Actually, among these critical infrastructure sectors, some appear even more critical than others – considering this rule of thumb: Whatever sits most upstream, and fails, will hit everything downstream consequently. Or in other words: If someone cuts off the power supply for all of New Zealand today, almost all Kiwi organisations and individuals will have a really bad time within a few days.
To prevent this and keep critical sectors at least basically operational, it must be made sure with priority that NZ’s power switch constantly remains ON.
What role do cyber threats play in this matter?
The protection of critical infrastructure in general, and the energy sector in particular, has been on the agenda of the NZ Government and industry interest groups for quite a while. Besides the traditional major natural and manmade physical impact scenarios, cyber-attacks have been added to the list of significant threats as well, and that is for good reasons:
- Sophisticated cyber-attacks on critical infrastructure have been rising over recent years.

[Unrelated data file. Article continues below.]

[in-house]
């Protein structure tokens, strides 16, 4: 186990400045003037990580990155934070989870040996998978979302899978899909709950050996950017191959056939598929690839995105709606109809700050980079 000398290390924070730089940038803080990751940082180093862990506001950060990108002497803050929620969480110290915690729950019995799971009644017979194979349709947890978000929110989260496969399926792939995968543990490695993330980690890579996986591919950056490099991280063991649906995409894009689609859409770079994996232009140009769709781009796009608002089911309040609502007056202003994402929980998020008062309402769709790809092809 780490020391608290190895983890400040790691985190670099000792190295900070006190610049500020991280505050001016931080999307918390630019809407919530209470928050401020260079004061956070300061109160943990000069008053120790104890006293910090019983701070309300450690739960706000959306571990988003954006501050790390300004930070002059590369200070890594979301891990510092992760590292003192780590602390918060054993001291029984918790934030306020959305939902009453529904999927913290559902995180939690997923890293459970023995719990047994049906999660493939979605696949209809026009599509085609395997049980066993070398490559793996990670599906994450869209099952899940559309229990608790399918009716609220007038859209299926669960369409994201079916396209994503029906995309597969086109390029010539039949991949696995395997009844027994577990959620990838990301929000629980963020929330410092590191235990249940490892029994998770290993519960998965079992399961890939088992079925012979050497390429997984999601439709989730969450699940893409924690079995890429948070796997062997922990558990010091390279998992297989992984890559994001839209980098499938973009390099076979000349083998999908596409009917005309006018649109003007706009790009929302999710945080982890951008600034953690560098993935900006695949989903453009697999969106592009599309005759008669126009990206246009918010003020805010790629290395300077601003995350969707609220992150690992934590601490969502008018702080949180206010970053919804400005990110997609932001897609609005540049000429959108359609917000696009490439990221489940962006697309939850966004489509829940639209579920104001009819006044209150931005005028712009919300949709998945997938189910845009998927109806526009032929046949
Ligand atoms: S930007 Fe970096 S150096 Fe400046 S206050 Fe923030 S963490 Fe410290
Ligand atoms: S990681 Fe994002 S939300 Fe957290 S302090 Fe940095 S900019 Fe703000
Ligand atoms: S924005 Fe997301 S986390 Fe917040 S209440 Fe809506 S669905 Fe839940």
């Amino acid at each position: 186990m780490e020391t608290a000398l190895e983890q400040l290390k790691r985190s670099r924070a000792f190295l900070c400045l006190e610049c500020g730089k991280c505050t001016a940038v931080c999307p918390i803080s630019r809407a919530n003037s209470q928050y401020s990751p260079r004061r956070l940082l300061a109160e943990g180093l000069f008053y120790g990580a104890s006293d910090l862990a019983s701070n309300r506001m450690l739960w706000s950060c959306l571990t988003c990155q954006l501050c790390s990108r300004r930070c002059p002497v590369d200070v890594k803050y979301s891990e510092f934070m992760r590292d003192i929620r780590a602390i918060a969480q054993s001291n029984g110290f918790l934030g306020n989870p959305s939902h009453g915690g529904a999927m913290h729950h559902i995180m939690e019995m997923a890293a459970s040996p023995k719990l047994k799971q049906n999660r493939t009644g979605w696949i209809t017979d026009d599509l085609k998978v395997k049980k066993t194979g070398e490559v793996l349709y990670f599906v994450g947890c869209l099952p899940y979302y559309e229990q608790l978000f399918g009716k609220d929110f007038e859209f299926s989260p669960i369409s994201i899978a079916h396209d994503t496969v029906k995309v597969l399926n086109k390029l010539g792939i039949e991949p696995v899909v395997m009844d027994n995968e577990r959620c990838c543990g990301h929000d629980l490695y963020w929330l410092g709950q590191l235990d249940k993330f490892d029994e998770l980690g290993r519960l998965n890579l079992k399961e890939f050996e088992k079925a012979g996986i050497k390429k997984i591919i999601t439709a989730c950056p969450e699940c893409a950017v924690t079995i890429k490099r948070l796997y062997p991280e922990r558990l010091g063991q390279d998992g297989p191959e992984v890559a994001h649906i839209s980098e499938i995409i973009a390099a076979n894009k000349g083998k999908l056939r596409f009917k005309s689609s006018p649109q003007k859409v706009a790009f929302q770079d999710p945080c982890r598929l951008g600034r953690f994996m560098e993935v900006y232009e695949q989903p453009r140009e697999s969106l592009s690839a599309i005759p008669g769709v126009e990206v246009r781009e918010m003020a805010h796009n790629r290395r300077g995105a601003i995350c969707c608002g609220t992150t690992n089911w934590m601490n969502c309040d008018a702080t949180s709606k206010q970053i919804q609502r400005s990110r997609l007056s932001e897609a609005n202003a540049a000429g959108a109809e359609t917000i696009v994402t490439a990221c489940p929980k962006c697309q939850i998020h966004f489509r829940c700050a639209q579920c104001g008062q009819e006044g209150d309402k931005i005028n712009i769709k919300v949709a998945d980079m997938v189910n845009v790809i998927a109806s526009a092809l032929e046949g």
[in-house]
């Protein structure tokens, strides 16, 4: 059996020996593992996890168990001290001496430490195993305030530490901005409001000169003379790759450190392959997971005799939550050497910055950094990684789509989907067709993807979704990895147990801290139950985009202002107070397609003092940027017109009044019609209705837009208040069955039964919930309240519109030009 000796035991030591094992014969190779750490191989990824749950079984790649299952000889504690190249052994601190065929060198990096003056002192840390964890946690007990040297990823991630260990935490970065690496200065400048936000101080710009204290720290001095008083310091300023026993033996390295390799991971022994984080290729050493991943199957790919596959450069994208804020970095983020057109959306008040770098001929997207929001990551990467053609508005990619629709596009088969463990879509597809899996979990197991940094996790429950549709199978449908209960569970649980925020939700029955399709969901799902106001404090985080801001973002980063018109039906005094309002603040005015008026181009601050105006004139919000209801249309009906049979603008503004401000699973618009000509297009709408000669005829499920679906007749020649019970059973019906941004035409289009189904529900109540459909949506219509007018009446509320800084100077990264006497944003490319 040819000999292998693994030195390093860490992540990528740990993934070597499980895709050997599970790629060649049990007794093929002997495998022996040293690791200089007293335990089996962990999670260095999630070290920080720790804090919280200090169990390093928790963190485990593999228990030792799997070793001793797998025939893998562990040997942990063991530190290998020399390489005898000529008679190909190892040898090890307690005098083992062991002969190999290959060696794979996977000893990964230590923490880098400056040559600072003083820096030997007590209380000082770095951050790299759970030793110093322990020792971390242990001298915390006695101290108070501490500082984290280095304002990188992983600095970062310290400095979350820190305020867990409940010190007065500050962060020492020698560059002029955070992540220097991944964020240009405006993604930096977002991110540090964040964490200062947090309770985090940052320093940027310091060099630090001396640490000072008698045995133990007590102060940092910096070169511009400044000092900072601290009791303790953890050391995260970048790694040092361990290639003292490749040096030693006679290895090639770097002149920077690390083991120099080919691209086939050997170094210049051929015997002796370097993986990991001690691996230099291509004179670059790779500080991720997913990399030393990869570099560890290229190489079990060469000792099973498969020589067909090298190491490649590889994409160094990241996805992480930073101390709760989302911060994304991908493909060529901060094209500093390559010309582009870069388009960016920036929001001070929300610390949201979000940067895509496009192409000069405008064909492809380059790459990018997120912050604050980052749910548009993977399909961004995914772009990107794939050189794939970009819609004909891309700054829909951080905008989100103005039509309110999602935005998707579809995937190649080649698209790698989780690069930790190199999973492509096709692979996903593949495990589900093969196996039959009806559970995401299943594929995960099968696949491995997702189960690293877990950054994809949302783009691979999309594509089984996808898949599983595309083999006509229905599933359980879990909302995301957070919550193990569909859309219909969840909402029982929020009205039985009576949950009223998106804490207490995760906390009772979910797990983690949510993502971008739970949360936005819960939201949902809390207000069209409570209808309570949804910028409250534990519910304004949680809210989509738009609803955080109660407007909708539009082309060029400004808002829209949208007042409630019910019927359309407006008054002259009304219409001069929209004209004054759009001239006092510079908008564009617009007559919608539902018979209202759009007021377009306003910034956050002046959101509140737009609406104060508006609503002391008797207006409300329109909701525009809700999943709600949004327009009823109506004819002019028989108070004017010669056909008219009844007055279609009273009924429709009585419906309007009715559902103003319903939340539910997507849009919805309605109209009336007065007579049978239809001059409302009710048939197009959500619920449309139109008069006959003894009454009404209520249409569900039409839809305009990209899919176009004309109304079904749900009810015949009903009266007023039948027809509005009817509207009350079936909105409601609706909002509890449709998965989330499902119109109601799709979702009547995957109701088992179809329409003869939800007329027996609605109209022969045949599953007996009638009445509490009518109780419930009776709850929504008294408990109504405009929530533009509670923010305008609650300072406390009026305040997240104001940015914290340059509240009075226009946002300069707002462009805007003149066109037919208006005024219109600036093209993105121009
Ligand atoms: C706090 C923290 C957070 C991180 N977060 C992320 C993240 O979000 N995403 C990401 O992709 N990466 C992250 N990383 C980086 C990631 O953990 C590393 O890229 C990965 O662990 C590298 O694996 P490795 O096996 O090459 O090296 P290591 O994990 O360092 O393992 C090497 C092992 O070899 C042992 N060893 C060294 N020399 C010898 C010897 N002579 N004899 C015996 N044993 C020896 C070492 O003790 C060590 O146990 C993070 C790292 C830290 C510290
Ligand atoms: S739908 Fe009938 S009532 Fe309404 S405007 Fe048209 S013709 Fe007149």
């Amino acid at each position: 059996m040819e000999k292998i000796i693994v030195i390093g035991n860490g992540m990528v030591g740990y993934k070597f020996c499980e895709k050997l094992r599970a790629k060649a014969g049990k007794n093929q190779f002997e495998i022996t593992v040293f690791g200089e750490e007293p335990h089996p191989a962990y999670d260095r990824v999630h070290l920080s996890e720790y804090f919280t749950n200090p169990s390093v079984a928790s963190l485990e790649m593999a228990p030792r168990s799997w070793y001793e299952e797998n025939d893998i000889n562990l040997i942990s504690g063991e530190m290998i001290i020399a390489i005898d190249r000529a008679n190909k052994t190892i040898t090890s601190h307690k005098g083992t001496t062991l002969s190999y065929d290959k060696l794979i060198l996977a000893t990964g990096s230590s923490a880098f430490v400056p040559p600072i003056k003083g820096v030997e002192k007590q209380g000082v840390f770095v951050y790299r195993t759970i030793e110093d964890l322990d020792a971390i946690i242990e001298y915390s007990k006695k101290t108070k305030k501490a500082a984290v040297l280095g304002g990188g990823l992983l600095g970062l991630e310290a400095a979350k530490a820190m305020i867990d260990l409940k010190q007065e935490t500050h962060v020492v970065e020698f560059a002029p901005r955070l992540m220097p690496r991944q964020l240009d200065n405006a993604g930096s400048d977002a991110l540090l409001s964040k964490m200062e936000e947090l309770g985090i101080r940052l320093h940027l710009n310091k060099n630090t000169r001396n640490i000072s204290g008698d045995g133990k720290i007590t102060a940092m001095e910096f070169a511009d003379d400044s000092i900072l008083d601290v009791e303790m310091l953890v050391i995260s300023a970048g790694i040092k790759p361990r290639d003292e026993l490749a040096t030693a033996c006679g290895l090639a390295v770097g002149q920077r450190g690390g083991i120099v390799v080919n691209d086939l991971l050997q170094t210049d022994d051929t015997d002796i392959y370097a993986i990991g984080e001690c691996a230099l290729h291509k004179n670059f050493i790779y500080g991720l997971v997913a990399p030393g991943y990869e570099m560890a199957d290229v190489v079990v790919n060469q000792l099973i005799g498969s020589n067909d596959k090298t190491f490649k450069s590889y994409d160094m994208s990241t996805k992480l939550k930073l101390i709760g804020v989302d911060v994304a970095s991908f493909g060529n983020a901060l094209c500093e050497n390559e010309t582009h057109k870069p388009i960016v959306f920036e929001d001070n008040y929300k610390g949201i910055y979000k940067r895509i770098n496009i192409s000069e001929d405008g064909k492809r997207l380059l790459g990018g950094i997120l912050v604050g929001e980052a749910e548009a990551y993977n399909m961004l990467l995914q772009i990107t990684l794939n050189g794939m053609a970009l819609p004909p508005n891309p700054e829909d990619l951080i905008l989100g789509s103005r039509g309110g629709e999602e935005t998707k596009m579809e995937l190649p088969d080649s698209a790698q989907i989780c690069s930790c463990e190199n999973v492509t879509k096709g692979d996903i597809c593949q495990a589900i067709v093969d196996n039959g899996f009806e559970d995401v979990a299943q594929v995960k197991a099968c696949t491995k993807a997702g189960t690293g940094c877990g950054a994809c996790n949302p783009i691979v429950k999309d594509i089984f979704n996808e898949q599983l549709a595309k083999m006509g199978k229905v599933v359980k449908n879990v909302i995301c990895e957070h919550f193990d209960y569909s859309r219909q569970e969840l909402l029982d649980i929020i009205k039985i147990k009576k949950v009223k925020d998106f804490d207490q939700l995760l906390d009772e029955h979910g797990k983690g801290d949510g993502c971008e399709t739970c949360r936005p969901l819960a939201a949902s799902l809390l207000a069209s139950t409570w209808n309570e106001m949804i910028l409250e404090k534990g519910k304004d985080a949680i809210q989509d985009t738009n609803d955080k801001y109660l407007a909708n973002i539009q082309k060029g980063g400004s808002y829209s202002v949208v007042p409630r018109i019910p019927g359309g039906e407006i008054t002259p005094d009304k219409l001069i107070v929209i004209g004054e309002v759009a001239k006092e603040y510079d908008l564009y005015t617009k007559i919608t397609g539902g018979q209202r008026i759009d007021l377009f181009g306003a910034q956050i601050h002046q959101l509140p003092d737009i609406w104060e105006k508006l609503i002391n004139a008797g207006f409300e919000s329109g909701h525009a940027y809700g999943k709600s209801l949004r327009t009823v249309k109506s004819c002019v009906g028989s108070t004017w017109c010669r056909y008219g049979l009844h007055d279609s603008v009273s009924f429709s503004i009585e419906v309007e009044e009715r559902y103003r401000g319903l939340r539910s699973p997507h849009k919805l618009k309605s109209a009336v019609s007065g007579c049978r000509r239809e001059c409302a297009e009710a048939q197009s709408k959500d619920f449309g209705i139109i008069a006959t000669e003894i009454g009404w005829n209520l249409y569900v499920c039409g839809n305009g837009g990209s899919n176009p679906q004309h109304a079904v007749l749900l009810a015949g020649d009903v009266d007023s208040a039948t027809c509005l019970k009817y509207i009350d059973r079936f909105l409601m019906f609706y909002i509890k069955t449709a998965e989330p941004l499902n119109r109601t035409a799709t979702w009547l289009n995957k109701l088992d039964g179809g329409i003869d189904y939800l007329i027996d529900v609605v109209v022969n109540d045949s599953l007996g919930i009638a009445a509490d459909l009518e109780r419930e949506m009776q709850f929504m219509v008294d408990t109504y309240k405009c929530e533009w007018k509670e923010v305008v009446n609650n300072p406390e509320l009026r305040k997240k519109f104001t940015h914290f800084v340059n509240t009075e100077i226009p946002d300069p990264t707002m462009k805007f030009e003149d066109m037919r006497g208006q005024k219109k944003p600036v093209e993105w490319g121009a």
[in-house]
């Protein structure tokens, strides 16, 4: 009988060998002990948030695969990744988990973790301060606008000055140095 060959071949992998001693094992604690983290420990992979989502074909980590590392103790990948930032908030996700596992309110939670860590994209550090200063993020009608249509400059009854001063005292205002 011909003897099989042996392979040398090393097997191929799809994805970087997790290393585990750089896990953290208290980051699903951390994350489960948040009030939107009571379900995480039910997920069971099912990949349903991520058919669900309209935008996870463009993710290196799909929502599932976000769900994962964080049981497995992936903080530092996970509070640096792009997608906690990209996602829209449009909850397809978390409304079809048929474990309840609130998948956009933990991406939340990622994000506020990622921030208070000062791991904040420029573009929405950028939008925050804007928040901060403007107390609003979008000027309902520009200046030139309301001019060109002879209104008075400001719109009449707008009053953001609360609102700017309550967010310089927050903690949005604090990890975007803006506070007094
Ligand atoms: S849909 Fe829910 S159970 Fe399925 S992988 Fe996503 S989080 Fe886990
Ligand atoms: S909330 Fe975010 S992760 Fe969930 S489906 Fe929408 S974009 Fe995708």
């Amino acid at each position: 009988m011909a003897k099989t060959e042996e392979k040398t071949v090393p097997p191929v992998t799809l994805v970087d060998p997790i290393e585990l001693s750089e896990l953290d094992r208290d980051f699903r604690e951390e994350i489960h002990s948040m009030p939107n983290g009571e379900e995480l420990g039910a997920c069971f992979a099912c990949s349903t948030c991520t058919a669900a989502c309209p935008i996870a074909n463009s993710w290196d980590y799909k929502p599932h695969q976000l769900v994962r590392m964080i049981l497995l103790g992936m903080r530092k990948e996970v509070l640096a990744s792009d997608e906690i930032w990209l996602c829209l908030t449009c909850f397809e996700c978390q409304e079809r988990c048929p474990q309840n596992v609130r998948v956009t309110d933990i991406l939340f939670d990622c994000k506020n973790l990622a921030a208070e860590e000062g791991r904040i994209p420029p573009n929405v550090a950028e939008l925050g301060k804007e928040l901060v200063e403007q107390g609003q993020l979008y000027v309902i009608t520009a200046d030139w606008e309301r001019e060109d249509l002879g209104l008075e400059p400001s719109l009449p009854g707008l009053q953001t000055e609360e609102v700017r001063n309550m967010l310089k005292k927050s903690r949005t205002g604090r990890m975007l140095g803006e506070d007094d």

- The Energy sector is critical for every country and hence naturally exposed to those attacks.
- Critical infrastructure is significant enough to attract state-sponsored hacker groups, who usually have sufficient resources and skills to launch determined, sophisticated, long-term attack campaigns.
- The Energy sector has particular exposure to 0-day exploits and supply chain attacks: It is a highly integrated and specialised ecosystem, with a fairly low number of members, that uses industry-specific (niche) solutions (incl. IoT) commonly deployed across the sector.
- The level of maturity regarding information security is diverse and inconsistent across entities of the Energy sector, where there is no defined, mandatory standard, while at the same time overall resilience of the sector and services provided is only as reliable as its weakest member.
How to protect critical infrastructure against cyber-attacks?